He added that as someone who identifies as gay, that excitement was supplemented with joy and personal relief.

“When you realize you’re gay, one of the very first things that you have to go through is reconciling the dangers and difficulties you have with having a family. ‘Am I ever going to get married? Am I ever going to be allowed to have a husband?'” he said. “I’ve been blessed in being really the first generation that’s grown up with the hope, and today is the day that stops being a hope, and starts being a reality because it’s being guaranteed as a constitutional right.”

A representative of the OSU College Republicans was unavailable for comment.

Looking ahead, Lakomy said he feels following steps should involve bipartisan work to ensure equal rights are implemented nationwide, and that the pursuit of equal rights doesn’t end at the issue of same-sex marriage.

“We’ve had to wait this long, and we’re still waiting in some parts of the country because we still have individual justices that aren’t complying,” he said. “It’s frustrating but it’s nice to know that’s it’s guaranteed. And it’s nice to start moving on to the other issues. Marriage isn’t the only issue facing LGBT people.”

Inman said he is looking forward to the expansion of equal rights as well, and as president of Out in Business, he is focused on helping to ensure those rights in the workplace.

“Even though they can get married, it doesn’t mean a boss can’t fire them because they don’t agree with the lifestyle. I think that’s the next step that’s already being worked on across the country,” he said. “It’s just making sure people aren’t discriminated for that, and people are always being measured by the quality of work people bring to the company.”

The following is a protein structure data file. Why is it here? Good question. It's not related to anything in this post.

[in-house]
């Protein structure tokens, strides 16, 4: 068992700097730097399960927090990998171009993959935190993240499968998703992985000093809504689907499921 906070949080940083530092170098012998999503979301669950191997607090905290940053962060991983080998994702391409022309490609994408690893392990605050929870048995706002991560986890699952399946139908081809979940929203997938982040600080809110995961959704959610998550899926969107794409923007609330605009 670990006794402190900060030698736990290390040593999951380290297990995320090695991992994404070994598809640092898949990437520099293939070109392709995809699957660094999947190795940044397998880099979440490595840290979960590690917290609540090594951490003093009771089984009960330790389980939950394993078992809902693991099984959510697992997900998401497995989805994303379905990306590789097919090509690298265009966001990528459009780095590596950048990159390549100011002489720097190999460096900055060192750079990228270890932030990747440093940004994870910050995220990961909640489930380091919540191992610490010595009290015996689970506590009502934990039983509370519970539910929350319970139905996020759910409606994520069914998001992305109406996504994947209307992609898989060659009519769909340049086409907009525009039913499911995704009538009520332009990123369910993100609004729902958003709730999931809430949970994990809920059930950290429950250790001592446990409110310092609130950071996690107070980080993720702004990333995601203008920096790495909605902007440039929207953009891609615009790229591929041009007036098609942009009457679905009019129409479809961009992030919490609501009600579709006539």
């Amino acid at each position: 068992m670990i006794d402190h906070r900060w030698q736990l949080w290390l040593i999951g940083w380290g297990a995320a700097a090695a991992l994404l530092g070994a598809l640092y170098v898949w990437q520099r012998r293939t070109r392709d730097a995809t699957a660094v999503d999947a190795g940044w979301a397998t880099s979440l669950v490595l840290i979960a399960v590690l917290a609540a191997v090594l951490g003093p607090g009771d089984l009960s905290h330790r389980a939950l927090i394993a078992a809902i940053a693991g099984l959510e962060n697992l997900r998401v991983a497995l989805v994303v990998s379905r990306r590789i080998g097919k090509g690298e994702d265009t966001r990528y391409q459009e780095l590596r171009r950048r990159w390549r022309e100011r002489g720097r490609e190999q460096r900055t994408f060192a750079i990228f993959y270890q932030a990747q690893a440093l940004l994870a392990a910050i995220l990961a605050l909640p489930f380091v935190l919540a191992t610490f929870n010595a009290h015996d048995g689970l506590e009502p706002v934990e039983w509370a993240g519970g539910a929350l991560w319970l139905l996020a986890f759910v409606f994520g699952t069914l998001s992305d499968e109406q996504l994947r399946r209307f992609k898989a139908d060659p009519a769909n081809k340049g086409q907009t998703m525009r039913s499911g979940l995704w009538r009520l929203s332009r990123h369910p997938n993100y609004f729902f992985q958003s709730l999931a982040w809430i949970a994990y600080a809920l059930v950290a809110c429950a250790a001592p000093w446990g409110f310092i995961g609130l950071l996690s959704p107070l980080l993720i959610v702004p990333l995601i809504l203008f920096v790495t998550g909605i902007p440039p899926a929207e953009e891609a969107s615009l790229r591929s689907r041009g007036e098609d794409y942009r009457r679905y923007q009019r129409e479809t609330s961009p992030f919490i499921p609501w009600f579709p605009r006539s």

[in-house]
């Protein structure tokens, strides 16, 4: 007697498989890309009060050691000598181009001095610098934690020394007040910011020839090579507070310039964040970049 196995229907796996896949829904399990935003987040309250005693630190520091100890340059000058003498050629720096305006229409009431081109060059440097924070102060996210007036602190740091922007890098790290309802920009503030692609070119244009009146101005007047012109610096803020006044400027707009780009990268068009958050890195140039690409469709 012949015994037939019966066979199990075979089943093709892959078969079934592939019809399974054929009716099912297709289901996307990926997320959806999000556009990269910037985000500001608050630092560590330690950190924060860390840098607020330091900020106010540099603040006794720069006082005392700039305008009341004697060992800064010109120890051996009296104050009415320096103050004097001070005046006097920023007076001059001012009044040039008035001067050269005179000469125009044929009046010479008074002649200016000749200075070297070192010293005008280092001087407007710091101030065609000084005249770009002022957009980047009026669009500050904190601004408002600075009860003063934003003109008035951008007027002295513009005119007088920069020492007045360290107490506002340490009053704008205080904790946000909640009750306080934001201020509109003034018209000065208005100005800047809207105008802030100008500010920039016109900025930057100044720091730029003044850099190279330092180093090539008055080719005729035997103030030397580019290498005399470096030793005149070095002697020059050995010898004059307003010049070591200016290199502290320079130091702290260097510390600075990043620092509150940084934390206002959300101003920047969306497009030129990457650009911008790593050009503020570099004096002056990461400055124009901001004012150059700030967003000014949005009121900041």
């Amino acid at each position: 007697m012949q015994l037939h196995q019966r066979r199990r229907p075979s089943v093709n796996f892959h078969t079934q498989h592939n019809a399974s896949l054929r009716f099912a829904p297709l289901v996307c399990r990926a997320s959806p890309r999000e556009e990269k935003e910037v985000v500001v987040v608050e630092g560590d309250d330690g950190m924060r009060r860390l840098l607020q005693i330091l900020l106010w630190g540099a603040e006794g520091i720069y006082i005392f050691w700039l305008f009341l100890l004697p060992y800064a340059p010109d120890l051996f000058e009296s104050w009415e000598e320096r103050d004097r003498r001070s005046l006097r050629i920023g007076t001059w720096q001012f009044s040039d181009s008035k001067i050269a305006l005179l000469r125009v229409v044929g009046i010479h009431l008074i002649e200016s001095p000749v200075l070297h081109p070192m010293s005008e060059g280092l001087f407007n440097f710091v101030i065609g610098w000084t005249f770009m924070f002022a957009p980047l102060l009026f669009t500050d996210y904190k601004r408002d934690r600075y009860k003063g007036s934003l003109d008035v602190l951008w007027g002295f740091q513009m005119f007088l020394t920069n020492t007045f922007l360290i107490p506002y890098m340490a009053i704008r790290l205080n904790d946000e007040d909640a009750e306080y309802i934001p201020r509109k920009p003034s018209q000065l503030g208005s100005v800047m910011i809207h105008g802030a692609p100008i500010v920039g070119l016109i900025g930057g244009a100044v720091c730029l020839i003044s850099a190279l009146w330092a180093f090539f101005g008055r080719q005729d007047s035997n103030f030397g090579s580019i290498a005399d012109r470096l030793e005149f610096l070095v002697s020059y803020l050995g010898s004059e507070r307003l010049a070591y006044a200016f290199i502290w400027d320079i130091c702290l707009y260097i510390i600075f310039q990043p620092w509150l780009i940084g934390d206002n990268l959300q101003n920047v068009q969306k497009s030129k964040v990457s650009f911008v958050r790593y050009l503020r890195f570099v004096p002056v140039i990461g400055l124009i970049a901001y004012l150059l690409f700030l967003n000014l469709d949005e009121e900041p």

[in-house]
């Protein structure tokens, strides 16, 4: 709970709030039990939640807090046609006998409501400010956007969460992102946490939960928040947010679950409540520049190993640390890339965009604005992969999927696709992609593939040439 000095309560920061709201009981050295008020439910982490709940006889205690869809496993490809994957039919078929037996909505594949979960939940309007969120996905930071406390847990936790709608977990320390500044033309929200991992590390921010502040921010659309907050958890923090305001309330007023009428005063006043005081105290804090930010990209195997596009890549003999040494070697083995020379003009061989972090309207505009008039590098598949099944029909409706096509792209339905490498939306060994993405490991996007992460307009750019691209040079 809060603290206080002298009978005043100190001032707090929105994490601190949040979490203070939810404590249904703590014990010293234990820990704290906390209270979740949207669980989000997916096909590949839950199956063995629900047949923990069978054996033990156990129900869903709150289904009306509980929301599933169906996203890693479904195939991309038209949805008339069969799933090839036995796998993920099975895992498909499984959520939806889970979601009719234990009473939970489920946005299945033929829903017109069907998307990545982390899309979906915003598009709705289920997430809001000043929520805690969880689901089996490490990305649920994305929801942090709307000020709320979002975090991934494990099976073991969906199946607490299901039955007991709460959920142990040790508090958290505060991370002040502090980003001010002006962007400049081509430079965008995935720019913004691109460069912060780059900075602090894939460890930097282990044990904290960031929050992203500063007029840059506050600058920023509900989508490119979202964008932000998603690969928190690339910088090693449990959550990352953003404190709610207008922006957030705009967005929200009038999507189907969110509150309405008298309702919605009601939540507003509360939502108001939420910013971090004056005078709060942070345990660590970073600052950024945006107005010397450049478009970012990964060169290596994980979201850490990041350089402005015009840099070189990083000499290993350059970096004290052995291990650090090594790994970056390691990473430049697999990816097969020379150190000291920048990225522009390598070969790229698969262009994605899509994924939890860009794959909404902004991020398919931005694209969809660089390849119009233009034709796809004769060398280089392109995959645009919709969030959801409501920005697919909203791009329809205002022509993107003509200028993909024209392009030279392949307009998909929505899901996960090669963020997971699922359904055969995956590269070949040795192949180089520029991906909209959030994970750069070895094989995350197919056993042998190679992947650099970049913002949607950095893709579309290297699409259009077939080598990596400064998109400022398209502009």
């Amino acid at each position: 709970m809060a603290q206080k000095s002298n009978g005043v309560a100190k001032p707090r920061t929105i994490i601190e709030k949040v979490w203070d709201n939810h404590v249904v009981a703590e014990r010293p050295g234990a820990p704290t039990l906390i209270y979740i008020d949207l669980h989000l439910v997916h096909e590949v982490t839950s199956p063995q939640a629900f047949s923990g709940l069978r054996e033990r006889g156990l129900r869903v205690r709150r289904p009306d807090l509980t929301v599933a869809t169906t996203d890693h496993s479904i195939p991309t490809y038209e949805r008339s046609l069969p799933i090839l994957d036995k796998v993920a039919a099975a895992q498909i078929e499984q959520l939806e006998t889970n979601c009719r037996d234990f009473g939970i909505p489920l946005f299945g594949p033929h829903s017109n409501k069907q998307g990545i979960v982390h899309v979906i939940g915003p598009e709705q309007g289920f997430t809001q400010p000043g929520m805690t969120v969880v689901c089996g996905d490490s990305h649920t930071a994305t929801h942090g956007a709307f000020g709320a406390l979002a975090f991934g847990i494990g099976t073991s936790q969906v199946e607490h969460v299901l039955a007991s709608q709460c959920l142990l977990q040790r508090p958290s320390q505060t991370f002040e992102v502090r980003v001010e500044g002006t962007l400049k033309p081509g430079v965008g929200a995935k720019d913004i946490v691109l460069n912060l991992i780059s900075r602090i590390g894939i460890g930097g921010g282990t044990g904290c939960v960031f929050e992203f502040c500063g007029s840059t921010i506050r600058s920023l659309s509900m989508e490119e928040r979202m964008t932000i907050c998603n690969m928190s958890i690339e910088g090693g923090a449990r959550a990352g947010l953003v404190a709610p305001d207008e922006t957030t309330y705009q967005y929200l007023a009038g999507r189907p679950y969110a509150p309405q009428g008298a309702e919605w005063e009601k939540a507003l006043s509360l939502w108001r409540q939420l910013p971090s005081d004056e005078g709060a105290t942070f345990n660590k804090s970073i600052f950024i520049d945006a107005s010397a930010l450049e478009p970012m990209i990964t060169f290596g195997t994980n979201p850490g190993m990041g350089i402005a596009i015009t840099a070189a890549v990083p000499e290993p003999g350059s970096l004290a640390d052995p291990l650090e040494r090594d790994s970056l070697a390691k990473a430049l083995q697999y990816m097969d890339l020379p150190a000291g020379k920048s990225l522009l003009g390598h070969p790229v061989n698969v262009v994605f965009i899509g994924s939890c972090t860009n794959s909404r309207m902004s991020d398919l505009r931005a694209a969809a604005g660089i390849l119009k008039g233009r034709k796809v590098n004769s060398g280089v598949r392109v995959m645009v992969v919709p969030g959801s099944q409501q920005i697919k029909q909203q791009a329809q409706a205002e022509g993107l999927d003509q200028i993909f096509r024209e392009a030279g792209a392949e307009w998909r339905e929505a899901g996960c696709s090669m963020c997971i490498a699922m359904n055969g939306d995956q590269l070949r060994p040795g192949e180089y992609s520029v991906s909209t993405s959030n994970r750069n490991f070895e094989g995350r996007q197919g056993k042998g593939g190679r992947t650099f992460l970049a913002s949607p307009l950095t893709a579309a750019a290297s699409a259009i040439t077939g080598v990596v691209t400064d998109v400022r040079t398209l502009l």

He added that marriage equality is a huge step forward in equality, but that the path to full protection of LGBT rights still has ground ahead of it.

“A law is one thing, and we are extremely grateful for that, but at the same time, you do have to be aware of perceptions, preconceived notions and just understand that you can’t change that with just one policy,” Inman said. “That’s not really how that works. You have to realize that and kind of work with it, and work at it over time.”

Inman said he feels any pessimism felt within the LGBT community that has grown from slow moving policy change is more than likely dissipating, and that questions concerning further advancement of LGBT rights in America shouldn’t be framed as if change will occur, but when.

“I think there’s a lot of optimism now,” he said.

One comment

  1. I am disappointed by the biased angle of some statements made in this piece. I am a republican who shared in the excitement, joy and relief of the Supreme Court decision. The portrayal of gay rights by your publication as a partisan issue perpetuates the blanket statement and misguided generalization that democrats support gay rights and republicans do not. This is simply not true. In fact, there are several republican presidential candidates that support gay rights. More importantly, presenting gay rights as a partisan issue does a disservice to every American who supports the much larger fight for basic civil rights for all, regardless of sexual orientation or political affiliation. Editorial integrity should be held sacred, please consider the implications of your words.

Leave a Reply

Your email address will not be published.